By LCDR U.H. (Jack) Rowley
Chief Technology Officer (CTO)
Maritime Tactical Systems, Inc.
The United States has a wide range of potential threats it must contend with. As a former naval officer who has made several deployments to the Arabian Gulf, I continue to think about the threats that could imperil naval forces operating in or near that body of water. The United States and Iran have been on a collision course for the past several decades that could well lead to military confrontation.
This toxic relationship has simmered below the level of armed conflict and most hope that hostilities will not break out. But what if they do? One doesn’t have to be a Clausewitz or Sun Tzu to recognize that if the United States and Iran go to war, the first move Iran will likely make will be to mine the Strait of Hormuz to prevent U.S. and allied naval forces from surging into the Arabian Gulf. Will the United States and its allies have the capability to defeat these mines?
Mines are some of the most attractive weapons available to any determined adversary and represent one of the most vexing military challenges. Sea mines are perhaps the most lethal form of these weapons, as they are hard to find, difficult to neutralize, and can present a deadly hazard to any vessel—even those ships specifically designed to hunt them. These “weapons that wait” provide an adversary with an effective means to thwart even a major naval power.
Should Iran chose to employ its extensive mine inventory to threaten commerce in the same fashion that it laid mines to hazard military and commercial traffic in the Arabian Gulf and Gulf of Oman decades ago, it has the assets and to do so. If Iran sows sea mines in the Strait of Hormuz, it will fall to the U.S. Navy to clear these deadly mines. Sadly, the Navy is ill-prepared for this task.
But the threat of adversary sea mines is not limited to Iran. More ominously, U.S. peer competitors have robust mining capabilities. In a recent interview in National Defense Magazine, Seth Cropsey, Director of the Center for American Seapower at the Hudson Institute, highlighted the mining capabilities both China and Russia would bring to the fight. He focused primarily on the threat from China, noting:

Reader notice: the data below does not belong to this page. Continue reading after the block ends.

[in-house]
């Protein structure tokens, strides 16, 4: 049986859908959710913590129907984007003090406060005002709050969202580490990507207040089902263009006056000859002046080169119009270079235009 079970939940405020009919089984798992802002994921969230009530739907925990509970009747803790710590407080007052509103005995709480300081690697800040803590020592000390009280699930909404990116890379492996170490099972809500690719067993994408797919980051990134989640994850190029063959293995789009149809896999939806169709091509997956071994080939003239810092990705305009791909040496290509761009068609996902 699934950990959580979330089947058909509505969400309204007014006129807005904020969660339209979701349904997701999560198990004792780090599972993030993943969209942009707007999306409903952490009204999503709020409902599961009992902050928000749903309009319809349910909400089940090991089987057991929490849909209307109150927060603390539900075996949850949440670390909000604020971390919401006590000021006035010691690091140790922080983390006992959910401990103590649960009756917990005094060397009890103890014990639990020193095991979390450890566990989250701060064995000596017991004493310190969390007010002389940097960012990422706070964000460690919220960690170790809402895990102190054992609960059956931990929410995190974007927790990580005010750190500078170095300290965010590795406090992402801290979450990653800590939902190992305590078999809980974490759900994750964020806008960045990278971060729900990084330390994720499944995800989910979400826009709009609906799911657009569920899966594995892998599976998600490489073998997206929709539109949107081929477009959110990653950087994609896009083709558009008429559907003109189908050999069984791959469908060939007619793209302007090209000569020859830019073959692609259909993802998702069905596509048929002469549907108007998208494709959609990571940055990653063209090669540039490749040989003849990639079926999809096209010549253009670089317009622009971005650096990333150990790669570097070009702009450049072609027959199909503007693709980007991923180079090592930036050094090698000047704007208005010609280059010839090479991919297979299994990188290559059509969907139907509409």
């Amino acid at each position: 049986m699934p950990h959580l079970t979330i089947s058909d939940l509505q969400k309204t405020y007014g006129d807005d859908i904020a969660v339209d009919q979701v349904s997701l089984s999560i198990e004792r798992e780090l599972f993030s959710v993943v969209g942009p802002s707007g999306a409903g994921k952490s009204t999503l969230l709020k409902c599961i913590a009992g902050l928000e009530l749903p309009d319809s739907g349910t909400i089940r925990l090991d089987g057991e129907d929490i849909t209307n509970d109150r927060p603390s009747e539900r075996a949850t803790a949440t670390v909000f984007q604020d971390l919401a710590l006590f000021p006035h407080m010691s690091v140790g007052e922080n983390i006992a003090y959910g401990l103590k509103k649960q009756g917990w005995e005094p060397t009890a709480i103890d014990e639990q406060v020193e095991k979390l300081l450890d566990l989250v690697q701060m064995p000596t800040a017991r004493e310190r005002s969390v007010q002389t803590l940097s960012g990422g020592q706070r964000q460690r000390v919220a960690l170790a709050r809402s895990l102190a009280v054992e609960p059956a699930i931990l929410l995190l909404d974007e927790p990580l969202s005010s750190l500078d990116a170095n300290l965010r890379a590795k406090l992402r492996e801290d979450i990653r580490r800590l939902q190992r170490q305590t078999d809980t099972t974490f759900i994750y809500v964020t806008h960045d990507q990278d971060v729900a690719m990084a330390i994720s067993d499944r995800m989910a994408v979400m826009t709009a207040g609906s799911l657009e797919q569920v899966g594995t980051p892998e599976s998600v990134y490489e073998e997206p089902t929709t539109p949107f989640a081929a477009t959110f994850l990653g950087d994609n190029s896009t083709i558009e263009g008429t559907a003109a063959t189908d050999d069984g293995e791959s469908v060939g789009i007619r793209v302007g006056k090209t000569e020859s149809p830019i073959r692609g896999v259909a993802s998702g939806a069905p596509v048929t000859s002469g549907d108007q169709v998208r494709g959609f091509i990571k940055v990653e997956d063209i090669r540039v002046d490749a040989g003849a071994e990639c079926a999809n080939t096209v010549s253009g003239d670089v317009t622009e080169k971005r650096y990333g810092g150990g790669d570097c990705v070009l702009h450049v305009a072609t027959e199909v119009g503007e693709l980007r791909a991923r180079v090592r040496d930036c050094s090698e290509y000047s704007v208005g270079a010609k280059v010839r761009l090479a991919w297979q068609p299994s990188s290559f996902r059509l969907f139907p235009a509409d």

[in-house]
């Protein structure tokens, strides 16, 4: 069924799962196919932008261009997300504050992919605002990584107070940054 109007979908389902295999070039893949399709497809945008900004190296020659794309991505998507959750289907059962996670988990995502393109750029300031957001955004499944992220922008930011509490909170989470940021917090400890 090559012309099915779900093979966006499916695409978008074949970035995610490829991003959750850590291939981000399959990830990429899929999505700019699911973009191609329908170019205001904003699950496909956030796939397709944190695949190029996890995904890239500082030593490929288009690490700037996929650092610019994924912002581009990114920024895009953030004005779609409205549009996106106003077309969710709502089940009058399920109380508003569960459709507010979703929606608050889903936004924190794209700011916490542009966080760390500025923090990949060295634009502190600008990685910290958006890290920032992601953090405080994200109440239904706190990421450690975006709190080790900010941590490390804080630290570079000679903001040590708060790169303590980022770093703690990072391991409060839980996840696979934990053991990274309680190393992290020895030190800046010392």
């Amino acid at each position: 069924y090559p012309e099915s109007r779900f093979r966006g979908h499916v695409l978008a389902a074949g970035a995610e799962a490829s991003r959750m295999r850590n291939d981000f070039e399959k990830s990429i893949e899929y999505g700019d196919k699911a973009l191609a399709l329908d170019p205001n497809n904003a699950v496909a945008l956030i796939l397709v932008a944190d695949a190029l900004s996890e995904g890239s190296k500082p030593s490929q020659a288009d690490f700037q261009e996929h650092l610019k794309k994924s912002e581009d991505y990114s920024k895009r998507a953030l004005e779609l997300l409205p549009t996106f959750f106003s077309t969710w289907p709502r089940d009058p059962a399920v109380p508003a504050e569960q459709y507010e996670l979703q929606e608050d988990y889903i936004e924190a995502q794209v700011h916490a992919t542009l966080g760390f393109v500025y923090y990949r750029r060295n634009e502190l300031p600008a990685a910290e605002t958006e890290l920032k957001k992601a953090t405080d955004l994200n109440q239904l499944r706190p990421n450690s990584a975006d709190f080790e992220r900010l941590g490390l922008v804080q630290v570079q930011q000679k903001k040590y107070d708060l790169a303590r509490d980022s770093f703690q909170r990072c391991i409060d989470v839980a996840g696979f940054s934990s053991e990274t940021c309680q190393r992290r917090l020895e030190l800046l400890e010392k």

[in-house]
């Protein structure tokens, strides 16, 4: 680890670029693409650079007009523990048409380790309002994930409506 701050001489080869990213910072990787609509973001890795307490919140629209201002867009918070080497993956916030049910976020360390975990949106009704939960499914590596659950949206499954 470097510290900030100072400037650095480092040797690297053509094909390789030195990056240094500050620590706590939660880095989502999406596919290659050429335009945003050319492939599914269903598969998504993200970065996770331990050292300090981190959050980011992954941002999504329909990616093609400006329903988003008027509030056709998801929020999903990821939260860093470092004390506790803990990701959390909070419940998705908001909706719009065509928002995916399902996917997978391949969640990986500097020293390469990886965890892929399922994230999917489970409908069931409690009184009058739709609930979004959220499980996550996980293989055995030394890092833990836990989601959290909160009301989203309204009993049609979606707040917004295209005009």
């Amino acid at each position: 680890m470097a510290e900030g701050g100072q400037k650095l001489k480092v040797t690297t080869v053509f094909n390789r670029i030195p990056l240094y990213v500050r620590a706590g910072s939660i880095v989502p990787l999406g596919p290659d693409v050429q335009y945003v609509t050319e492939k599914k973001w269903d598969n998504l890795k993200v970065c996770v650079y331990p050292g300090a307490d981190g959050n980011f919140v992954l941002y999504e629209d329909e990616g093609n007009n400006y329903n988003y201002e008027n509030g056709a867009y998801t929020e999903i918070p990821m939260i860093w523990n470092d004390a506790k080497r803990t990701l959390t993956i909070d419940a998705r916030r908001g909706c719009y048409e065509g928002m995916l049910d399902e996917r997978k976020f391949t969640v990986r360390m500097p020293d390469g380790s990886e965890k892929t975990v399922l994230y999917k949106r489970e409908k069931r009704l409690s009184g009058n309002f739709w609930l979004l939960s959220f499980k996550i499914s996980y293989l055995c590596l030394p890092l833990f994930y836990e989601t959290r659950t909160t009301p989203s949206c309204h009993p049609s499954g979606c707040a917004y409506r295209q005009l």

One of the top global mine threats comes from China. It has been estimated that Beijing has as many as 100,000 such weapons. Those range from the old-fashioned moored contact mine to include mines that have rocket-propelled weapons and target detection systems. In the event of a conflict with China, the United States is unlikely to approach warfare from the land. That leaves us with the seas as the place of where conflict is most likely to play out.
Beijing would likely concentrate on creating choke points in areas such as the archipelagos that separate East Asia from the Middle East and the South China Sea. That means that sea control and navigating around China’s anti-access and area denial capabilities will be crucial. It’s reasonable to expect that the Chinese would use mines there, and reasonable to expect that they would use mines if they decided to use force against Taiwan. Moving through those straits is crucial and being able to clear them of mines is equally important.
The threat of sea mines can thwart any naval operation. Further afield, sea mines have broader repercussions for global maritime trade routes as well. Western nations, including the United States, have given insufficient attention to dealing with the threat sea mines pose to naval and merchant activities worldwide.
The State of U.S. Mine Countermeasures Capability Today
For those with stewardship for the U.S. Navy’s mine warfare capabilities, the old saw about meteorological phenomena rings true; “Everyone talks about the weather, but no one does anything about it.” Over the past several decades, the U.S. Navy has articulated a commitment to delivering robust mine countermeasures assets to the Fleet. This “aspirational” vision has yet to be realized.
The ability of the U.S. Navy to deal with the threat of sea mines is not getting better; it is getting worse, because the trend lines are moving in the wrong direction. The platforms that embody the U.S. Navy’s primary mine-countermeasures (MCM) capability—the MH-53E AMCM aircraft and the Avenger-class minesweeper—are scheduled to sunset by 2025. As Captain Chris Merwin of the Naval Surface and Mine Warfighting Development Center (SMWDC) pointed out at a military-industry event, the Navy’s follow-on MCM capability, embodied the MCM package aboard the Littoral Combat Ship (LCS), is not coming on line as rapidly as anticipated, and initial operating capability is not scheduled until 2023—a date Captain Merwin described as “optimistic.”